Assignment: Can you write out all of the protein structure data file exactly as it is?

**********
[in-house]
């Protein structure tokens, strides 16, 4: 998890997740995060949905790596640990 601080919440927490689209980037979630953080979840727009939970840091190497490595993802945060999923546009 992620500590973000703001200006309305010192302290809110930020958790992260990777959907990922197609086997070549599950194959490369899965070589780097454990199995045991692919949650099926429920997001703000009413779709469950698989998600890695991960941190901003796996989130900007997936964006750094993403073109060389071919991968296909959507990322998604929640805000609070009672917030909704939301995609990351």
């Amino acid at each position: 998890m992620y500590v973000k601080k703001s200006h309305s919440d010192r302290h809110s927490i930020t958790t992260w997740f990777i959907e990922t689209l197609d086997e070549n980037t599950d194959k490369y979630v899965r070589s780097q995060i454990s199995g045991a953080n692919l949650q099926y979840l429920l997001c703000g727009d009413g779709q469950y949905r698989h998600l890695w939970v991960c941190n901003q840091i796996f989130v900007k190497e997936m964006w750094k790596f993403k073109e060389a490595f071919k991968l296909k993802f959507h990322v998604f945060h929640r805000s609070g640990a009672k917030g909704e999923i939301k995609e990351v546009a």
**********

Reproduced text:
[in-house]
């Protein structure tokens, strides 16, 4: 998890997740995060949905790596640990 601080919440927490689209980037979630953080979840727009939970840091190497490595993802945060999923546009 992620500590973000703001200006309305010192302290809110930020958790992260990777959907990922197609086997070549599950194959490369899965070589780097454990199995045991692919949650099926429920997001703000009413779709469950698989998600890695991960941190901003796996989130900007997936964006750094993403073109060389071919991968296909959507990322998604929640805000609070009672917030909704939301995609990351």
């Amino acid at each position: 998890m992620y500590v973000k601080k703001s200006h309305s919440d010192r302290h809110s927490i930020t958790t992260w997740f990777i959907e990922t689209l197609d086997e070549n980037t599950d194959k490369y979630v899965r070589s780097q995060i454990s199995g045991a953080n692919l949650q099926y979840l429920l997001c703000g727009d009413g779709q469950y949905r698989h998600l890695w939970v991960c941190n901003q840091i796996f989130v900007k190497e997936m964006w750094k790596f993403k073109e060389a490595f071919k991968l296909k993802f959507h990322v998604f945060h929640r805000s609070g640990a009672k917030g909704e999923i939301k995609e990351v546009a």